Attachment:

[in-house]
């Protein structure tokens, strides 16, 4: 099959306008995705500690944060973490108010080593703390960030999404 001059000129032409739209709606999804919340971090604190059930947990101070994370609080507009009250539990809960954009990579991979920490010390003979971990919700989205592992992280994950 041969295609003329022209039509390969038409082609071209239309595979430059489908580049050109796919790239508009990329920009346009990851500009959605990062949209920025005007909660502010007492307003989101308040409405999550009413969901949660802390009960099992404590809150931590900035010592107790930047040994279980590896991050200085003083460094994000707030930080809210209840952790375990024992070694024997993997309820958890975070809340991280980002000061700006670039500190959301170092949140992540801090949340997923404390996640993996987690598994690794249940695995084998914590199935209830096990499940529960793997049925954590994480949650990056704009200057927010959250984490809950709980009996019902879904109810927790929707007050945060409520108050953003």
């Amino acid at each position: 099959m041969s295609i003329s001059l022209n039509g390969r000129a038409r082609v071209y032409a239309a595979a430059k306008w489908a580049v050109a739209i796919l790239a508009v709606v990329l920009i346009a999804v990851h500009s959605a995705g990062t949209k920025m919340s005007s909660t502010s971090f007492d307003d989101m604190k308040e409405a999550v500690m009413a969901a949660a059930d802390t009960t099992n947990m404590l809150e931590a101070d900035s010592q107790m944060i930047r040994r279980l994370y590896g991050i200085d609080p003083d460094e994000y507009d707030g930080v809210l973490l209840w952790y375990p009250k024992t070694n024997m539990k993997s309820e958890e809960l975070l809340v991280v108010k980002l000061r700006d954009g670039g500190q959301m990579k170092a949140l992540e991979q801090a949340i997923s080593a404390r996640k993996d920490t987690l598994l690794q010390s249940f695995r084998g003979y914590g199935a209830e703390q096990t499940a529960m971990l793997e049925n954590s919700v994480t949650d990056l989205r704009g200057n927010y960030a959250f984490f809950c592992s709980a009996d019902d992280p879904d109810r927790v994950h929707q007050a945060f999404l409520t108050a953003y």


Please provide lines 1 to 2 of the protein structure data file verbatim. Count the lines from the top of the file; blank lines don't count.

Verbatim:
[in-house]
């Protein structure tokens, strides 16, 4: 099959306008995705500690944060973490108010080593703390960030999404 001059000129032409739209709606999804919340971090604190059930947990101070994370609080507009009250539990809960954009990579991979920490010390003979971990919700989205592992992280994950 041969295609003329022209039509390969038409082609071209239309595979430059489908580049050109796919790239508009990329920009346009990851500009959605990062949209920025005007909660502010007492307003989101308040409405999550009413969901949660802390009960099992404590809150931590900035010592107790930047040994279980590896991050200085003083460094994000707030930080809210209840952790375990024992070694024997993997309820958890975070809340991280980002000061700006670039500190959301170092949140992540801090949340997923404390996640993996987690598994690794249940695995084998914590199935209830096990499940529960793997049925954590994480949650990056704009200057927010959250984490809950709980009996019902879904109810927790929707007050945060409520108050953003």